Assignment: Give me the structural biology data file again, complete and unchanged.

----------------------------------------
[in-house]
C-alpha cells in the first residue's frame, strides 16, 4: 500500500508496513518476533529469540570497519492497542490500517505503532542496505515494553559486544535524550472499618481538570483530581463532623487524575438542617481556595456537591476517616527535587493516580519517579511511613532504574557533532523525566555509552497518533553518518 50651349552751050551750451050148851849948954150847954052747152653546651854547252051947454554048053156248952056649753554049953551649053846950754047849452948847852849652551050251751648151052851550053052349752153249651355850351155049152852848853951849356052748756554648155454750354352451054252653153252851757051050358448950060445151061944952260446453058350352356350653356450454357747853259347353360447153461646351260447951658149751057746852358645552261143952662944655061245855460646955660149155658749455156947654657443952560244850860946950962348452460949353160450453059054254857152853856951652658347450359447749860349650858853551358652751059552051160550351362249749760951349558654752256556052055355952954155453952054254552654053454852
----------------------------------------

[in-house]
C-alpha cells in the first residue's frame, strides 16, 4: 500500500508496513518476533529469540570497519492497542490500517505503532542496505515494553559486544535524550472499618481538570483530581463532623487524575438542617481556595456537591476517616527535587493516580519517579511511613532504574557533532523525566555509552497518533553518518 50651349552751050551750451050148851849948954150847954052747152653546651854547252051947454554048053156248952056649753554049953551649053846950754047849452948847852849652551050251751648151052851550053052349752153249651355850351155049152852848853951849356052748756554648155454750354352451054252653153252851757051050358448950060445151061944952260446453058350352356350653356450454357747853259347353360447153461646351260447951658149751057746852358645552261143952662944655061245855460646955660149155658749455156947654657443952560244850860946950962348452460949353160450453059054254857152853856951652658347450359447749860349650858853551358652751059552051160550351362249749760951349558654752256556052055355952954155453952054254552654053454852